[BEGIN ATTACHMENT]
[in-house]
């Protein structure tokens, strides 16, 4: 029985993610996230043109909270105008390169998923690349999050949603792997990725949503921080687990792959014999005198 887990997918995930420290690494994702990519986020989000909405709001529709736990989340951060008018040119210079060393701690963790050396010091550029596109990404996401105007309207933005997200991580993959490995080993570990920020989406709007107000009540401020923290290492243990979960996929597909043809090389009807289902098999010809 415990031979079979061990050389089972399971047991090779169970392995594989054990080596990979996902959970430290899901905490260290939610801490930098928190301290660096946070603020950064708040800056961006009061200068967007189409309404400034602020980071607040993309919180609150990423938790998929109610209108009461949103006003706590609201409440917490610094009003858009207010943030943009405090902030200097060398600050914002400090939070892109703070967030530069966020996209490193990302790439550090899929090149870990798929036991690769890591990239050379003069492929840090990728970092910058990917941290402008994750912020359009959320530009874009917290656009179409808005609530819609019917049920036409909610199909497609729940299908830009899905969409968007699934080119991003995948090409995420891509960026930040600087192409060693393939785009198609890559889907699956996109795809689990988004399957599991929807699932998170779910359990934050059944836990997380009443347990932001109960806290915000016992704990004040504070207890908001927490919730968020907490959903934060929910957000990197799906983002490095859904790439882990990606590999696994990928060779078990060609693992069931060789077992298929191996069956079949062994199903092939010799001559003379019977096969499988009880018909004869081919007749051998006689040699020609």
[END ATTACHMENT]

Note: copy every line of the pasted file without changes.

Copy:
[in-house]
């Protein structure tokens, strides 16, 4: 029985993610996230043109909270105008390169998923690349999050949603792997990725949503921080687990792959014999005198 887990997918995930420290690494994702990519986020989000909405709001529709736990989340951060008018040119210079060393701690963790050396010091550029596109990404996401105007309207933005997200991580993959490995080993570990920020989406709007107000009540401020923290290492243990979960996929597909043809090389009807289902098999010809 415990031979079979061990050389089972399971047991090779169970392995594989054990080596990979996902959970430290899901905490260290939610801490930098928190301290660096946070603020950064708040800056961006009061200068967007189409309404400034602020980071607040993309919180609150990423938790998929109610209108009461949103006003706590609201409440917490610094009003858009207010943030943009405090902030200097060398600050914002400090939070892109703070967030530069966020996209490193990302790439550090899929090149870990798929036991690769890591990239050379003069492929840090990728970092910058990917941290402008994750912020359009959320530009874009917290656009179409808005609530819609019917049920036409909610199909497609729940299908830009899905969409968007699934080119991003995948090409995420891509960026930040600087192409060693393939785009198609890559889907699956996109795809689990988004399957599991929807699932998170779910359990934050059944836990997380009443347990932001109960806290915000016992704990004040504070207890908001927490919730968020907490959903934060929910957000990197799906983002490095859904790439882990990606590999696994990928060779078990060609693992069931060789077992298929191996069956079949062994199903092939010799001559003379019977096969499988009880018909004869081919007749051998006689040699020609």